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Breaking Up A Concrete Slab Without Using A Power Tool

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Although most homeowners will use a power tool to help them break down concrete, there are occasions when doing this job by hand has its benefits. For very small projects or projects on a strict budget, breaking the concrete down by hand is a great way to save some money on hiring tools; all you need is a sledgehammer with a head weighing around four or five pounds and some safety equipment. Let's look at a great technique for breaking down slabs of concrete by hand.

Safety Equipment

It is responsible to first mention the safety equipment required when breaking down concrete slabs:

  • Eye protection to protect you from shards and splinters of concrete
  • Work overalls to protect your body from sharp pieces of ejected concrete
  • Leather work gloves to protect your hands from splinters and also from blisters

Once you have this available, move the concrete outside, to a place where you can safely work with the sledgehammer. Keep an eye out for friends or family approaching as you work.

Divide The Slab Up

Instead of just hitting anywhere on the concrete, first develop a picture in your mind about dividing up the slab. Imagine a large cross in the center of the slab, so that it is divided up into four triangles. Aim to start hitting the slab at either the bottom right or bottom left leg of the X shape. The idea is to work your way up one of the bottom legs and then repeat the same on the other bottom leg.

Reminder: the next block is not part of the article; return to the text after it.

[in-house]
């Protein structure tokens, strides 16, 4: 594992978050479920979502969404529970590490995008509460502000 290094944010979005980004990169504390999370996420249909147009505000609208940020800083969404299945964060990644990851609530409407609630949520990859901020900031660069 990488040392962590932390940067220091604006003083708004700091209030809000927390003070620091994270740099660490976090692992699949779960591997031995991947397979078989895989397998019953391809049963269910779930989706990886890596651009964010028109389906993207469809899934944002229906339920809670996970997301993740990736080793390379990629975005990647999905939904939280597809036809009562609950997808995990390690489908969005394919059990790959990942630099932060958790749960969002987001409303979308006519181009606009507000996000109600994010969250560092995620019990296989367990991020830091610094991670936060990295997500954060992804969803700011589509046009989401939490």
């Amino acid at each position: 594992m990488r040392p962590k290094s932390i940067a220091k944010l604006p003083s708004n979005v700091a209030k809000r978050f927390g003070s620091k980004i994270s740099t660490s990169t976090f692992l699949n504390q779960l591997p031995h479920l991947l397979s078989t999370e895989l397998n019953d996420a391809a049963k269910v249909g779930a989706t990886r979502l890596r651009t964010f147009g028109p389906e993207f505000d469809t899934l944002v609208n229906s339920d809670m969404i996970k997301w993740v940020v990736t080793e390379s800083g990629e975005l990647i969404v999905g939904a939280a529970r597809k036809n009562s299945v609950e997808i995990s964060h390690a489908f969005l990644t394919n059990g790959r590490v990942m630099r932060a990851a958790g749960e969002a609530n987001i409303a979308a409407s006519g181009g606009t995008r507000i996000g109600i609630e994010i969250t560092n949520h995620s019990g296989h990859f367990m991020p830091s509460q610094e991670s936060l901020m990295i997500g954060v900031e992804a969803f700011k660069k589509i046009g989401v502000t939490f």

Pace Yourself

It can be easy to exhaust yourself early on. Although some effort is needed, it shouldn't take you long to break the concrete down if you work at a steady pace. Allow the head of the sledgehammer to fall under its own weight, and apply just a little amount of downward pressure with each blow you strike. As you have plotted where to land your blows, placement is preferable to power.

Watch For The Crumble

With each progressive blow, and working up and down the legs of the imaginary X, you will feel the concrete begin to weaken. Once you have hammered both legs, do the same process on the top sections of the X. As you work along these sections, you will invariably see and feel the concrete beginning to crumble and break apart.

Use a shovel and a wheelbarrow to remove the concrete immediately. This prevents you tripping or stumbling with the sledgehammer if the work area is messy.

Additionally, if this isn't a project that you feel comfortable taking on by yourself, don't hestitate to contact a local professional, such as Robert Guy & Sons Pty Ltd.